The disconcertingly sedated Side Effects drew me in from the opening shot: the image, blurry at first, sleepily moves towards a vast, square building, with rows upon rows of identical square windows. In classic neo-noir style, the setting is urban and claustrophobic. But it’s also empty, unemotional and clinical. This begins Soderbergh’s critique of American society: his world is subtly dystopian and recognisably contemporary, it’s a world which promotes a sense of loss, anonymity, anxiety and depression and so attempts to suppress these feelings with mood altering, ‘quick fix’ drugs under the guise that “they don’t make you anything you’re not, they just make it easier to be who you are”. The film explores the side effects, the inevitable unwanted symptoms, of American big pharma culture, where no one is redeemed and depression is big business.
While a feeling of infectious intoxication runs throughout Side Effects, its Hitchcockian influences ensure its construction and development is clean, clear and classical. In the first scene a camera tracks along the floor of a well-to-do apartment and, bit by bit, a crime scene is revealed: a chair has been knocked over and there is a trail of blood, smudged with footprints. But, as with everything else in this carefully constructed film, we have to wait to find the truth behind this mystery. The action cuts to ‘3 Months Earlier’. Emily (Rooney Mara), a frail, young woman is waiting for her husband (Channing Tatum) to be released from prison. They are seemingly happily married but she is clinically depressed, having tried a variety of anti-depressants (”Prosac, Wellbutrin, Effexor…”) but without success.
Emily loses hope and drives her car into a brick wall in an apparent suicide attempt. At the hospital she meets the compassionate, handsome psychiatrist Dr. Banks (Jude Law) who, after consulting with her ex psychiatrist, Dr. Siebert (Catherine Zeta-Jones), decides that Emily is a candidate for a new neuro-med called Ablixa. In the meantime Dr. Banks is getting paid a hefty 50 thousand for promoting and trialing an anti-anxiety drug, while he also enjoys popping and prescribing pills left, right and center. Ablexa seems to be working for Emily but things start getting weird: she sleepwalks and seems to be in a permanent stupor. Then one night something happens which turns both Emily’s and Dr. Banks’ lives upside down – and when all is finally revealed, you will be wanting a second viewing, to look for clues you will have missed.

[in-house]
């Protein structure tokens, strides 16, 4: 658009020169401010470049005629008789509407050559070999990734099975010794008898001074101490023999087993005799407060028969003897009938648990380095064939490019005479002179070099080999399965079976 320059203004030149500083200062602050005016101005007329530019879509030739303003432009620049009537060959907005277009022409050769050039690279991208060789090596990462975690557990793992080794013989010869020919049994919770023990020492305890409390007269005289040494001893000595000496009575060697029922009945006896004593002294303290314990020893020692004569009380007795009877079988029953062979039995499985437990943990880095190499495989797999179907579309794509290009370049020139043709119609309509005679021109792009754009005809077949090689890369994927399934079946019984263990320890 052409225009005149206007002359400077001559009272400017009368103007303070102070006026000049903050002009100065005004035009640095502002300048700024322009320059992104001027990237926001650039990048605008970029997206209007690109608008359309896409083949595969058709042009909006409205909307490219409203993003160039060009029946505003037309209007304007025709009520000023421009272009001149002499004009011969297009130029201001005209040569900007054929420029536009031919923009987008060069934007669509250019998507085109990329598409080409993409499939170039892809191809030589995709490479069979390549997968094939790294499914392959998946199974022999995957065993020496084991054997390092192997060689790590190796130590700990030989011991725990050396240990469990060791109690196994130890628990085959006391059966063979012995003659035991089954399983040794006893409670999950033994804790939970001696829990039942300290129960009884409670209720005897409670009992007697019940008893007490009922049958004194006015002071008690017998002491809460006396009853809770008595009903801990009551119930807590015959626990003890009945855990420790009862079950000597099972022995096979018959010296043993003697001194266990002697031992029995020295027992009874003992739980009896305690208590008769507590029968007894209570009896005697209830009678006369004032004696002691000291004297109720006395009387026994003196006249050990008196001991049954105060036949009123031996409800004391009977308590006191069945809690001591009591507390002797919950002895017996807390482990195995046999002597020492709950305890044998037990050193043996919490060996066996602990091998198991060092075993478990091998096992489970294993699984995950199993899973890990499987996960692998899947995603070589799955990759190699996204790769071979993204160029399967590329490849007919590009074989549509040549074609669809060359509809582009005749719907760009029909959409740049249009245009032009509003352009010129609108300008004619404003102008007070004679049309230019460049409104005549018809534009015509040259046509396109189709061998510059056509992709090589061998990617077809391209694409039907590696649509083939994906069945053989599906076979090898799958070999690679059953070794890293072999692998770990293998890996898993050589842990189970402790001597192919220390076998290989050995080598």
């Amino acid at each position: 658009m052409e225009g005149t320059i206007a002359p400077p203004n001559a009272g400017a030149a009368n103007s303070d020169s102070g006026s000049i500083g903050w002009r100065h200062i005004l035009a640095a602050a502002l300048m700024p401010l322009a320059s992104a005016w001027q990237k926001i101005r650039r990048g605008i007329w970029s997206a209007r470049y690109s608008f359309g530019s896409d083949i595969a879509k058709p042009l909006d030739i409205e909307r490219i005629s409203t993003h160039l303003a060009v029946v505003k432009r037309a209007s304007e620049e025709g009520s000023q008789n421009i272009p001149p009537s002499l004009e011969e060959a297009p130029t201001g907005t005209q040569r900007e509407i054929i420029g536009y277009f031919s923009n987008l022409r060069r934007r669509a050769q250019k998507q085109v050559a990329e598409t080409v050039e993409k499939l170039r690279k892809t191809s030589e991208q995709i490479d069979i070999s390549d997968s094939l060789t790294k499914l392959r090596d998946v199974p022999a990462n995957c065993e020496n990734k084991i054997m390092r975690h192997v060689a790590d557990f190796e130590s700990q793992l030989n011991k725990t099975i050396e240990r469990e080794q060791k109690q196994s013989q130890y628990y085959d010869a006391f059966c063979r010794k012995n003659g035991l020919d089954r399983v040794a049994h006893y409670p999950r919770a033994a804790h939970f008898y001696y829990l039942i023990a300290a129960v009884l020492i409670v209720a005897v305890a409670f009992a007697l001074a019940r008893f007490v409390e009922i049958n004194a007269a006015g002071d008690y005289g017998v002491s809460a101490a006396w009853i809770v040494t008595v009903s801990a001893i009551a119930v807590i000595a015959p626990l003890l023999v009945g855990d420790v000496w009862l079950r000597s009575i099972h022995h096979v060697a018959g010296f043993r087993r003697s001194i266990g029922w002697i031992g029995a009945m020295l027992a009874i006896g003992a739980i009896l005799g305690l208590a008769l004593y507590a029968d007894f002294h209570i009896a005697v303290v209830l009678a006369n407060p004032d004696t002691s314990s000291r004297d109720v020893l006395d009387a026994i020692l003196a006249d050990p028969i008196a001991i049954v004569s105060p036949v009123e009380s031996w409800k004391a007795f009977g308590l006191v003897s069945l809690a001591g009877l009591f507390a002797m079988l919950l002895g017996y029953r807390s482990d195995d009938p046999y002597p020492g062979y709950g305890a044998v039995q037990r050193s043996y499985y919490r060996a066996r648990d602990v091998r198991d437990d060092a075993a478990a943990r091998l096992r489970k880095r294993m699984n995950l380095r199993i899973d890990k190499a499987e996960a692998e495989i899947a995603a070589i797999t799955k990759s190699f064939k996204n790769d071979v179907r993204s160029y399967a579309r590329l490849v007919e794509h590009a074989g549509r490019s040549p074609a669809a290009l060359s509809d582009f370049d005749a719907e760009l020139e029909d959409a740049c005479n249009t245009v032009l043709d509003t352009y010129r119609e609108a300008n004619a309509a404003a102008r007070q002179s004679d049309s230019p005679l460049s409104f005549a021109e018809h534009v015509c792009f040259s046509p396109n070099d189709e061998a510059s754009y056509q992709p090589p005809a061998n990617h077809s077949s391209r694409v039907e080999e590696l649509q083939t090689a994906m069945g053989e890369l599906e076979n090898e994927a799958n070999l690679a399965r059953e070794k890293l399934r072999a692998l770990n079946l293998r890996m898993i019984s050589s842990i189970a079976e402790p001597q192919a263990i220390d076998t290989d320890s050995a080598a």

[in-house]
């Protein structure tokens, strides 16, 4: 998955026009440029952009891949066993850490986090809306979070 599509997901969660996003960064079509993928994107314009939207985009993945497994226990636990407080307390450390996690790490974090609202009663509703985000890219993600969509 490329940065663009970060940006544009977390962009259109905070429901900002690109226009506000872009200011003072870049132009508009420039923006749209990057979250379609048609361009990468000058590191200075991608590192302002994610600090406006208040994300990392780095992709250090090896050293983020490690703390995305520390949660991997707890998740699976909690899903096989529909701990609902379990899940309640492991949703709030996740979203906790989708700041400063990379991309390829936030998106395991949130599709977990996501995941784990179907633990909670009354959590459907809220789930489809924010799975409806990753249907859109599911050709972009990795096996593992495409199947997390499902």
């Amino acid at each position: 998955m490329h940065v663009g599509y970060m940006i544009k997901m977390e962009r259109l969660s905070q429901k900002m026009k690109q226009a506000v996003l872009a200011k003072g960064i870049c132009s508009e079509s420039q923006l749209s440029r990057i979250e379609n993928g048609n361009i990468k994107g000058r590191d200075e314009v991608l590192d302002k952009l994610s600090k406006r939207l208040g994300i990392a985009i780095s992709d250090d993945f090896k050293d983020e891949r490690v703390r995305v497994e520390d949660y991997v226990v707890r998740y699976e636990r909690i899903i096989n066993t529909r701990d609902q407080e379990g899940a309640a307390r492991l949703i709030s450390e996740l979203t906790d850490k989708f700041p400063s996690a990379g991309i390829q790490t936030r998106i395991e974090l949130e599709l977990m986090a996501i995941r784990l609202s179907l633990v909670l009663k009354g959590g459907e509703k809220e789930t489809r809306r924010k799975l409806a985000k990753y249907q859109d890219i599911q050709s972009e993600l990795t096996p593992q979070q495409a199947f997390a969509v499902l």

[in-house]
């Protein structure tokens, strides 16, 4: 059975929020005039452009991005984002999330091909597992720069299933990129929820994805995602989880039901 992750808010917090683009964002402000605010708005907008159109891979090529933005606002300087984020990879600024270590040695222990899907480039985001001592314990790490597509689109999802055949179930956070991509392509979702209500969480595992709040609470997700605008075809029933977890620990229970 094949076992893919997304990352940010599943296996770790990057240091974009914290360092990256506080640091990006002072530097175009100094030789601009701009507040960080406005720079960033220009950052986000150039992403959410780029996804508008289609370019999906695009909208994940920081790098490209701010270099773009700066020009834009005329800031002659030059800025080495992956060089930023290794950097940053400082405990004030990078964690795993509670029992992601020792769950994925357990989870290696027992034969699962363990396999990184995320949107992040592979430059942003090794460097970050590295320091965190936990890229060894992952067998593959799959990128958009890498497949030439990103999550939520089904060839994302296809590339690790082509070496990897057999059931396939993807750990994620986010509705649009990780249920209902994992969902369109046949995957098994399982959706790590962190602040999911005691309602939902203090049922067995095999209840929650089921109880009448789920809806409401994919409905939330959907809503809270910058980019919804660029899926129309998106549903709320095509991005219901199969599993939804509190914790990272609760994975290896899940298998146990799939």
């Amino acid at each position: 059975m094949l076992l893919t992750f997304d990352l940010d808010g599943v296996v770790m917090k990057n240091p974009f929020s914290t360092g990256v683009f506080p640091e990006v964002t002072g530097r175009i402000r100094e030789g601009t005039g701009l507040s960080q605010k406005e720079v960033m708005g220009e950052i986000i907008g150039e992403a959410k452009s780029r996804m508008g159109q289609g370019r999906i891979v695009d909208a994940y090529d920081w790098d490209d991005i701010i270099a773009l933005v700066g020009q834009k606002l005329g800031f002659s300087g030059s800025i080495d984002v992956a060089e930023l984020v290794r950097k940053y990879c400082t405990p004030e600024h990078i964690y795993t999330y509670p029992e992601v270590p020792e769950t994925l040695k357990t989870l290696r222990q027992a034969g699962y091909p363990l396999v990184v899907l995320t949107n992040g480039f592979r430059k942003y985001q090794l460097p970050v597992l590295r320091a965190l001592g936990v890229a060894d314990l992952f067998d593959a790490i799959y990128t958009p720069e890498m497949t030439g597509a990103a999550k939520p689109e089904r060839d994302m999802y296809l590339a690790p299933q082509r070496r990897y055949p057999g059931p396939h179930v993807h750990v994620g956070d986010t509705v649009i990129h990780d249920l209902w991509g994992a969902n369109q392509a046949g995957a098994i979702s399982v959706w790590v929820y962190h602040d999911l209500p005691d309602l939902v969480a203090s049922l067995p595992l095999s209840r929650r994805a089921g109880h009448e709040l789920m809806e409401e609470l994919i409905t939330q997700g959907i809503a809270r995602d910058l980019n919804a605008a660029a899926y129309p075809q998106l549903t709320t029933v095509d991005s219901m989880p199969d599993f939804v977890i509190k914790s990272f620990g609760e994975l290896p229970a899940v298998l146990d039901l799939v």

Soderbergh is clearly a masterful filmmaker. The direction, cinematography and editing kept me continually compelled and involved to the point where, at times, I felt as nauseous and drugged as the characters. Similarly, the script (written by Scott Z. Burns, who collaborated with Soderbergh on his medical thriller Contagion) purposefully kept me disorientated and expertly shifted my alliances from one perspective to the other, and then back again. One of the most successful aspects of Side Effects is the original score, by regular Soderbergh collaborator Thomas Newman, which combines beautifully with the other elements and is responsible for some of the more haunting and disturbing moments in the film.
Rooney Mara is so watchable. Her performance somehow sums up the tone of the film – dazed but with moments of cunning. She is hauntingly beautiful and manages to depict an innocence and vulnerability while being simultaneously quite creepy and this contradiction allows her adopt the role of the perfect modern femme fetal. Unfortunately the subtlety of her performance cannot be totally matched by Jude Law and Catherine Zeta-Jones, both of whom had the tendency to momentarily break my engrossment with their portrayals, which where distinctly more ‘acted’ in comparison. Zeta-Jones in particular sometimes seemed like she’d stuck on a pair of glasses and a smirk and claimed to be a psychiatrist (though perhaps that was exactly the point).
There is the odd moment in Side Effects when the plot feels slightly constructed – and there are very minor plot holes. But ultimately this film is beautifully crafted and carefully constructed. It entertains, informs, observes and hypnotises. Soderbergh has ended on one of the best of his career.